• Normally the masts are laid down or thrown overboard before battle (in the case of Mylae maybe not, as the Carthaginians attacked the Romans immediately)
  • Maximum speed for a quinquereme was about 10 knots (= 19 km/h) - so these vessels were very fast, but only in perfect sea and weather conditions. Waves of more than 1 meter height would keep the ship in the harbour or on the beach. The Romans lost more ships to bad weather than by combat.
  • Sinking of a rammed took a long, long time - some scholars even say, that the vessel run full of water and it was impossible to sink it (maybe with the exception if the keel is broken).
  • The rowers were not slaves, they were highly trained and paid professionals. It is difficult to get 170 rows coordinated when the crew is not well-rehearsed. Slaves in battles are too high a risk - so please forget all you have seen in the Ben Hur movies! Only in the 16th century slaves were used.
  • The rate of strokes was not indicated with beating of drums, instead tunes by flutes (or something similar) were used.

The diorama

All ships and figures are from Zvezda.
  • Ships: Greek Triera, Roman Trireme, Trireme of the Roman Emporer
  • Figures: Roman Republic infantry, Carthaginian infantry, Greek infantry, Egyptian infantry
The ships are upgraded with ventilation openings, sails are scratch built, improved rigging, some parts of the three ships are interchanged and some changes had to be made as some things are simply wrong (e.g. height of lowered corvus - would be difficult to climb in breast height and then you have no platform to stand on). The Roman ships are all brand new, the Carthaginian ship is a little bit worn out.

For reaching the interaction between the figures some conversions had to be made and for creating rowers and other marine personal the conversions were quite complex.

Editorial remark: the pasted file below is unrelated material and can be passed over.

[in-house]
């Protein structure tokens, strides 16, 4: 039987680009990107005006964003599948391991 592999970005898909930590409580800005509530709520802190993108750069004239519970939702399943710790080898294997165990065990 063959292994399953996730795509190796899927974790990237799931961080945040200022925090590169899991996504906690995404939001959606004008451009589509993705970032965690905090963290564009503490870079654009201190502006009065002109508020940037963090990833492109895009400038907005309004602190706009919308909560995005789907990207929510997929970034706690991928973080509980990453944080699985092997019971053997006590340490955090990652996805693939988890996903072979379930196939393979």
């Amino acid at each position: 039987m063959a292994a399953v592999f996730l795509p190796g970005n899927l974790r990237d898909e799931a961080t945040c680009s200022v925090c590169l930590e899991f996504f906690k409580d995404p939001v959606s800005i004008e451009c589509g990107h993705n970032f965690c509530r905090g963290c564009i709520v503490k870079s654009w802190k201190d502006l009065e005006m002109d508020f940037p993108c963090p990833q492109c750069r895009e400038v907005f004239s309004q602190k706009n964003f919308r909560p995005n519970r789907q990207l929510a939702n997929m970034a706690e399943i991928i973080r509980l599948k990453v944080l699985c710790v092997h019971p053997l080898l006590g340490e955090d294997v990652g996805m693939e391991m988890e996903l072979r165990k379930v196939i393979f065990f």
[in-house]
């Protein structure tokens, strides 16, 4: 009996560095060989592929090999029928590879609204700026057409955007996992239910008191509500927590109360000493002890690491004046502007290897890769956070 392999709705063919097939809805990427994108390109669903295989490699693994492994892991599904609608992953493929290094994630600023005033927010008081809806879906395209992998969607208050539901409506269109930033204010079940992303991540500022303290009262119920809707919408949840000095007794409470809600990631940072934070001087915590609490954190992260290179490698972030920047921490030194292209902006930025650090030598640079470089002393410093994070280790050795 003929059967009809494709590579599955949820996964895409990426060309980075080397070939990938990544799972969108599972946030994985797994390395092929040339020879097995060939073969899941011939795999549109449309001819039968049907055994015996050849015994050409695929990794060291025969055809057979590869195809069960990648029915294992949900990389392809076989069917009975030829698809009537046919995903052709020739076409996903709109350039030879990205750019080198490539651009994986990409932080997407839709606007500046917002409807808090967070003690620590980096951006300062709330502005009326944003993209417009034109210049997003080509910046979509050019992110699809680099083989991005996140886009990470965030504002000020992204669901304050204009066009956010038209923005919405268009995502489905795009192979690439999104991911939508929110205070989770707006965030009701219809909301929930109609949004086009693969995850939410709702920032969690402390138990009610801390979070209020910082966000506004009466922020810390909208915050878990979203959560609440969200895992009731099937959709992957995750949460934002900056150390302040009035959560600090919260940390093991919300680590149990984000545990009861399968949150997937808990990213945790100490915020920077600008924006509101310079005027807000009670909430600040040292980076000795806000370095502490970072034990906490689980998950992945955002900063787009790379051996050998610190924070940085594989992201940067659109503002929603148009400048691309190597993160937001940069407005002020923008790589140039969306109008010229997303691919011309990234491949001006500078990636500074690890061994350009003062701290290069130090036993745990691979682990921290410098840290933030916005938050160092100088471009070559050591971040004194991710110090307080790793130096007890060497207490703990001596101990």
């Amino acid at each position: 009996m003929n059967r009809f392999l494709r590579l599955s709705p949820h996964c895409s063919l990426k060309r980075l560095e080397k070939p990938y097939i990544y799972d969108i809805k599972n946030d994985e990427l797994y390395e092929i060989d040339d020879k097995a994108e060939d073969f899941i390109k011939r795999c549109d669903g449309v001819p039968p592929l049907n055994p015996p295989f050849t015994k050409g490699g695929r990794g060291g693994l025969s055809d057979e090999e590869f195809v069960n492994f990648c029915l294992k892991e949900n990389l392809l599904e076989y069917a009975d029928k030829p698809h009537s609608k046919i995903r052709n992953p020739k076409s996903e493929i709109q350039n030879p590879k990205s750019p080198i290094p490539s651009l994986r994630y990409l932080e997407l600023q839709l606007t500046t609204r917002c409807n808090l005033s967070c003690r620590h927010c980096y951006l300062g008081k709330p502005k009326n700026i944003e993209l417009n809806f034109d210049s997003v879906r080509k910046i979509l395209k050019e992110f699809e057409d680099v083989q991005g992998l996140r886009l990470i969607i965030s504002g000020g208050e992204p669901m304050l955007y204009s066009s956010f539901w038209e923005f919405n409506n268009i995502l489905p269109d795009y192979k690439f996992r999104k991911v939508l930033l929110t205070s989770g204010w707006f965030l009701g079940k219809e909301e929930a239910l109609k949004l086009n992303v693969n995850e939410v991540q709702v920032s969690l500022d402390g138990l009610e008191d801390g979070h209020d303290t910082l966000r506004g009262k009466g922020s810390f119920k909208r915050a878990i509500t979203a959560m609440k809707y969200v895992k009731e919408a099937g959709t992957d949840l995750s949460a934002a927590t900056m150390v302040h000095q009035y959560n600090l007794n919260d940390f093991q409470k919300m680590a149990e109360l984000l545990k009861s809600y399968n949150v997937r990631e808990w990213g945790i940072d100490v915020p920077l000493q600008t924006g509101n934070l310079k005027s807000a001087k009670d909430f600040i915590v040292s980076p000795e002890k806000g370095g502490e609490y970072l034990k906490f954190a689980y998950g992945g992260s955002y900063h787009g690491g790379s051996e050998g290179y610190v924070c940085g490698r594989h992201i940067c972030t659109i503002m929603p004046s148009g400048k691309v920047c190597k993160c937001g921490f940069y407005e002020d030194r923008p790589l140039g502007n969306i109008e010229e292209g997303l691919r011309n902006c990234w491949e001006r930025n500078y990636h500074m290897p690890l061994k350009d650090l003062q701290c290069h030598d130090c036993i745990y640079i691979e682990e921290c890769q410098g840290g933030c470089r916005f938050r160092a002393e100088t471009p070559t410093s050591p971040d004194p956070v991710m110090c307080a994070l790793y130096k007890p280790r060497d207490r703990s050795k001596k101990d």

I tried to create sea water for the first time and used Vallejo Mediterranean water, MIG acrylic water and a wide mix of colours to achieve this final result.

I started this diorama back in 2006 (indeed!!!) and thought it won't be a long affair. But with every book I read and every contact I made it's getting more and more difficult. But now it is finally  finished and it looks quite like as I had it in mind 15 years before - but much more historically correct.

Photos (click to enlarge)

Video (Youtube)

Making of

Many pictures and explanations can be found here (German language only):


Nigel Bagnall - The Punic wars 264 - 146 BC (Osprey Essential Histories 16)
Kevin F. Kiley - The uniforms ot the Roman world
Terence Wise - Armies of the Carthaginan wars 265 - 146 BC (Osprey Men-at-Arms 121)
Andrea Salimbeti - The Carthaginians 6th - 2nd century BC (Osprey Elite 201)
Daniel Peterson - The Roman legions recreated in colour photographs
Nic Fields - Carthaginian Warrior 264 - 146 BC (Osprey Warrior 150)
Nic Fields - Roman republican legionary 298 - 105 BC (Osprey Warrior 162)
Nic Fields - The Roman army of the Punic wars 264 - 146 BC (Ospey Battle Orders 27)
Nic Fields - Roman battle tactics 390 - 110 BC (Osprey Elite 172)
Raffaelo D'Amato - Roman centurions 753 - 51 BC (Osprey Men-at-Arms 470)
Robert Gardiner - The age of the galley
H.D.L. Viereck - Classis romana, die römische Flotte
Manfred Beike - Kriegsflotten und Seekriege der Antike
Raffaele D'Amato - Republican Roman warships 509 - 27 BC (Osprey New Vanguard 225)
Simon Angum, … - Fighting techniques of the ancient world 3000 BC - 500 AD